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In addition to what Scott said, I'll remind everyone again that we're often talking about a few yards.

I can play a Callaway SuperSoft or whatever the firmest ball out there is, and notice very little difference. The "lower compression balls for slower swingers" is marketing. At best, it's a few yards. At worst, that's a few yards in the wrong direction.

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Thanks, @boogielicious. I hear what you are saying and am not doubting that you believe it to be true but I am still asking for data - not blanket statements that may or may not be accurate. Do you have any links showing what you're indicating that you can point me to? That would be very helpful as I can't seem to find them. I will believe when I can see the data. Until then, I have to go with the data I have as I'm sure you understand...

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1 minute ago, Zippo said:

am not doubting that you believe it to be true

Do you "believe" that 2 + 2 = 4?

There's not really "data" out there to be had, because the ball manufacturers have it, and they keep it to themselves. Where they sometimes release data, it's often under the veil of marketing.

Scott "believes" because what he said is factual. Not an opinion, or a myth, or a hypothesis.

And again, we're talking about a few yards, often in the wrong direction.

4 minutes ago, Zippo said:

Until then, I have to go with the data I have as I'm sure you understand...

You don't have any data.

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@ZippoI do not know if this would give you the data you are looking for or if it would support or disprove what some may be saying but this is my suggestion.  Get three dozen balls.  One dozen very high compression, once medium and one low compression.  Go to a range with Trackman and hit the balls with your driver.  Use same swing each time, do not try to overpower the shots, just swing your normal swing.  Look at the average distance for each.  Assuming you have fairly consistent clubhead speed, you most likely do, this should show you the difference between the different compression balls based on your swing.  You can then pick the ball best for you and ignore all of the claims on how compression and clubhead speed may or may not correlate.  All that should matter is which works for you and all other studies, data and/or marketing hype are irrelevant.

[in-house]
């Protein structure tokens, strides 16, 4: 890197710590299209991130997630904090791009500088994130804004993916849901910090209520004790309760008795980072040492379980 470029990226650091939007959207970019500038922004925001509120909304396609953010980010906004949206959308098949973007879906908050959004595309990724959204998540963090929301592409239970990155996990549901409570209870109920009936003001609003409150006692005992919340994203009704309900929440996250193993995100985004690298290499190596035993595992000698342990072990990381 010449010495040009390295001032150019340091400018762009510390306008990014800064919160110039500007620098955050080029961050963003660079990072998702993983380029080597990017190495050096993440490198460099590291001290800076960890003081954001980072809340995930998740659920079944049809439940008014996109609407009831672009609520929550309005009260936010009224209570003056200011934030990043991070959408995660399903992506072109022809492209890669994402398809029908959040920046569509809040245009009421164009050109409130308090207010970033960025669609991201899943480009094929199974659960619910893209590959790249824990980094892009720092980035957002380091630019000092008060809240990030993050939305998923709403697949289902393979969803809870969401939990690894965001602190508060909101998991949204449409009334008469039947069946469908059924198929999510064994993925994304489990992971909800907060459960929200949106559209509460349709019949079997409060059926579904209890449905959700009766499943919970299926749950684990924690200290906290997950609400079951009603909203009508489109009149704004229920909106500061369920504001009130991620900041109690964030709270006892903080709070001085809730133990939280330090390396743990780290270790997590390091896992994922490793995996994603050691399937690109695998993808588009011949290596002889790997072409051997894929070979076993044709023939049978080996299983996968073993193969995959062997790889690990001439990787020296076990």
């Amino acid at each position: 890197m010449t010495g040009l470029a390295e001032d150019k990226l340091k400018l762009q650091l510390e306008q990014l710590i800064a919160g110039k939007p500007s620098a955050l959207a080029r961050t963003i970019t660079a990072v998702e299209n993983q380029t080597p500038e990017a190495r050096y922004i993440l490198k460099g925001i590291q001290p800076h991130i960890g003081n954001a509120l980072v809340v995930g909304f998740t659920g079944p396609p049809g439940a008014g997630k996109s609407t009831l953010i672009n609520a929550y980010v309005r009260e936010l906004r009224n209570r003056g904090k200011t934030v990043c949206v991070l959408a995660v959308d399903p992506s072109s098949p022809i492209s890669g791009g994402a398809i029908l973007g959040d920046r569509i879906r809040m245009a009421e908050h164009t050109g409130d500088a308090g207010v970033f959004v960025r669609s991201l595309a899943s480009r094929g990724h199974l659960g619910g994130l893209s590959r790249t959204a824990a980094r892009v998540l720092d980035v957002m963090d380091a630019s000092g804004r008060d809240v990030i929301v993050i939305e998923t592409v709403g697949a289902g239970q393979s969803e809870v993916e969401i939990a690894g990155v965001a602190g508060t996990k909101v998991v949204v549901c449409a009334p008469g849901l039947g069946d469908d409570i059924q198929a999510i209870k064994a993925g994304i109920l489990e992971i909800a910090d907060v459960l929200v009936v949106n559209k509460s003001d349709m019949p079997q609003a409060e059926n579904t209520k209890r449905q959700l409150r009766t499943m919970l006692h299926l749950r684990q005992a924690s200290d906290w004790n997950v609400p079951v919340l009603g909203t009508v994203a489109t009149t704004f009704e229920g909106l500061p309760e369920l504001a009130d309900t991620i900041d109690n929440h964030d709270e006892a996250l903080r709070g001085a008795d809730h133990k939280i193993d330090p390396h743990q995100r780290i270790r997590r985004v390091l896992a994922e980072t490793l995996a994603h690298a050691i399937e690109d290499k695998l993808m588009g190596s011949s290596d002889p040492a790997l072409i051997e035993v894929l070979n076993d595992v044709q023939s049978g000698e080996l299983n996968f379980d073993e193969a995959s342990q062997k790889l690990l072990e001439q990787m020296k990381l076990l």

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Golf Digest use to do some testing where they would publish the wedge spin rate versus the driver spin rate. The difference in driver spin rate at the extremes is like 400-500 rpm. The difference in wedge spin rates can be over 5000 rpm. The primary difference, or grouping of golf balls is cover stock. Urethane covers were tightly grouped at the high end of wedge spin rate. Even within that grouping driver spin rates was about 300 rpm difference. Cover stock influences spin rate for wedge shots way more than it does for driver spin rates. 

The harder you hit the ball, the more the core effects the ball versus the cover. I highly doubt dimple design drastically influences things like compression and ball speed. It is primarily aerodynamics and spin rates (if anything at all). 

If you got to Titleist website and just read the marketing stuff for the Pro V1x

Core: For more ball speed
Softer Cover: For short game control and feel
Dimple Design: For better Aerdynamics

 

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11 minutes ago, Zippo said:

Thanks, @boogielicious. I hear what you are saying and am not doubting that you believe it to be true but I am still asking for data - not blanket statements that may or may not be accurate. Do you have any links showing what you're indicating that you can point me to? That would be very helpful as I can't seem to find them. I will believe when I can see the data. Until then, I have to go with the data I have as I'm sure you understand...

I hear what you are saying as well. I am a skeptic too. I was discussing the basic parameters of golf ball performance characteristics and what they mean. But golf ball flight is more complex because it also involves how we swing. 

The problem we have as consumers is getting accurate, objective data of golf ball tests with robust test methods that include all those parameters and in the swing speeds we play at. Places like My Golf Spy and Golf magazine do some testing, but it is with limited data sets. The OEMs do a lot of testing but only share what they want.

We can test balls too, but we don’t have all the time and money in the world and the course open to ourselves. This makes it a challenge.